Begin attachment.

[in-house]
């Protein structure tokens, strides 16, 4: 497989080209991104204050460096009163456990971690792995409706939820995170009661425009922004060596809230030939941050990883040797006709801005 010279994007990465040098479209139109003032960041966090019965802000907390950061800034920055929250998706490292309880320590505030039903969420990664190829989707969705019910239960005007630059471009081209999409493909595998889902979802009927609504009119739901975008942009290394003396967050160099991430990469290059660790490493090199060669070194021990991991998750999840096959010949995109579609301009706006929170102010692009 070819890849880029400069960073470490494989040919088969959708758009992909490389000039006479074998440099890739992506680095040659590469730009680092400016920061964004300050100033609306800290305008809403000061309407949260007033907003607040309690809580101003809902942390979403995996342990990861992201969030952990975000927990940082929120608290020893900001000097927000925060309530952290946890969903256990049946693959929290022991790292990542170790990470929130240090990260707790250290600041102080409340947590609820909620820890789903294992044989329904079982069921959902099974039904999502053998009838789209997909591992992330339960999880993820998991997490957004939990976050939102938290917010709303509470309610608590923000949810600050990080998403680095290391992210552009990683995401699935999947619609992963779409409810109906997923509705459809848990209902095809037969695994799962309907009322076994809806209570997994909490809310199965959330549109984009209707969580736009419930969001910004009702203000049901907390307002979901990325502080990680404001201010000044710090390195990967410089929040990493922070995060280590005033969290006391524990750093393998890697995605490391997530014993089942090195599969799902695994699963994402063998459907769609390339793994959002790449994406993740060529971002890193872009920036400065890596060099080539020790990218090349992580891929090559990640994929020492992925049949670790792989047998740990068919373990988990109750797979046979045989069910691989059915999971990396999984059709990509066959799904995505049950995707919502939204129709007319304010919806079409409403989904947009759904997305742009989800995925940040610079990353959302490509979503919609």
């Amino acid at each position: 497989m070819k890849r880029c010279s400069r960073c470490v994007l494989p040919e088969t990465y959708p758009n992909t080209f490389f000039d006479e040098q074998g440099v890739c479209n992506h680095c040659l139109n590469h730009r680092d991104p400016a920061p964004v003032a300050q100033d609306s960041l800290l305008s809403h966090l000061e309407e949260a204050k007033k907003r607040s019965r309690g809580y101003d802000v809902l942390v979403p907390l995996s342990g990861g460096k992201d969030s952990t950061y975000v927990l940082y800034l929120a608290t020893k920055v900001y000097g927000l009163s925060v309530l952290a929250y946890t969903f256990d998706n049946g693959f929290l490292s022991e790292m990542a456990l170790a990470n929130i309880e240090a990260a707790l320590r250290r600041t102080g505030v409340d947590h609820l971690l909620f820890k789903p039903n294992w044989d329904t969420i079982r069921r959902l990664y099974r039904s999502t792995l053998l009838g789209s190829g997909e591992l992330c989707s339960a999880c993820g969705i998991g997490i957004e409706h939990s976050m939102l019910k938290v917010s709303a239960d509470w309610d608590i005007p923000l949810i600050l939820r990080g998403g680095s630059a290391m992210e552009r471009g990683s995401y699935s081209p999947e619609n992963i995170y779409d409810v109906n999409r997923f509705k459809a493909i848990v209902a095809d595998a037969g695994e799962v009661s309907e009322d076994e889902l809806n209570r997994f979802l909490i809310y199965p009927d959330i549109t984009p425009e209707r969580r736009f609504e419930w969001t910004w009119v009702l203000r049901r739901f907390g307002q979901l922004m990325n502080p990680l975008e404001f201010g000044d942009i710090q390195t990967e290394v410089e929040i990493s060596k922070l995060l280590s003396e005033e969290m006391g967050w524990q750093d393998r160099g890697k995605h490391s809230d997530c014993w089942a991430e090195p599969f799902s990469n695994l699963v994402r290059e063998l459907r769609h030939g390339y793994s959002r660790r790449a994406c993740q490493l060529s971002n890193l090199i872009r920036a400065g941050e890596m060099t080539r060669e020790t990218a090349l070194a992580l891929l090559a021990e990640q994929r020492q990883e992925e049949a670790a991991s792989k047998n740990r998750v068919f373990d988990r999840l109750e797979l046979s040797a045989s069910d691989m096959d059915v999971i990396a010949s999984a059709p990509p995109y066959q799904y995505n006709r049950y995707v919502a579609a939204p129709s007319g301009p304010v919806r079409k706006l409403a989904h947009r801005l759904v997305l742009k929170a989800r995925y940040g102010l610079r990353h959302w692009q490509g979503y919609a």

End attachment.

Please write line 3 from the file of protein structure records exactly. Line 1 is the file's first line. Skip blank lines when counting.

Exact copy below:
């Amino acid at each position: 497989m070819k890849r880029c010279s400069r960073c470490v994007l494989p040919e088969t990465y959708p758009n992909t080209f490389f000039d006479e040098q074998g440099v890739c479209n992506h680095c040659l139109n590469h730009r680092d991104p400016a920061p964004v003032a300050q100033d609306s960041l800290l305008s809403h966090l000061e309407e949260a204050k007033k907003r607040s019965r309690g809580y101003d802000v809902l942390v979403p907390l995996s342990g990861g460096k992201d969030s952990t950061y975000v927990l940082y800034l929120a608290t020893k920055v900001y000097g927000l009163s925060v309530l952290a929250y946890t969903f256990d998706n049946g693959f929290l490292s022991e790292m990542a456990l170790a990470n929130i309880e240090a990260a707790l320590r250290r600041t102080g505030v409340d947590h609820l971690l909620f820890k789903p039903n294992w044989d329904t969420i079982r069921r959902l990664y099974r039904s999502t792995l053998l009838g789209s190829g997909e591992l992330c989707s339960a999880c993820g969705i998991g997490i957004e409706h939990s976050m939102l019910k938290v917010s709303a239960d509470w309610d608590i005007p923000l949810i600050l939820r990080g998403g680095s630059a290391m992210e552009r471009g990683s995401y699935s081209p999947e619609n992963i995170y779409d409810v109906n999409r997923f509705k459809a493909i848990v209902a095809d595998a037969g695994e799962v009661s309907e009322d076994e889902l809806n209570r997994f979802l909490i809310y199965p009927d959330i549109t984009p425009e209707r969580r736009f609504e419930w969001t910004w009119v009702l203000r049901r739901f907390g307002q979901l922004m990325n502080p990680l975008e404001f201010g000044d942009i710090q390195t990967e290394v410089e929040i990493s060596k922070l995060l280590s003396e005033e969290m006391g967050w524990q750093d393998r160099g890697k995605h490391s809230d997530c014993w089942a991430e090195p599969f799902s990469n695994l699963v994402r290059e063998l459907r769609h030939g390339y793994s959002r660790r790449a994406c993740q490493l060529s971002n890193l090199i872009r920036a400065g941050e890596m060099t080539r060669e020790t990218a090349l070194a992580l891929l090559a021990e990640q994929r020492q990883e992925e049949a670790a991991s792989k047998n740990r998750v068919f373990d988990r999840l109750e797979l046979s040797a045989s069910d691989m096959d059915v999971i990396a010949s999984a059709p990509p995109y066959q799904y995505n006709r049950y995707v919502a579609a939204p129709s007319g301009p304010v919806r079409k706006l409403a989904h947009r801005l759904v997305l742009k929170a989800r995925y940040g102010l610079r990353h959302w692009q490509g979503y919609a």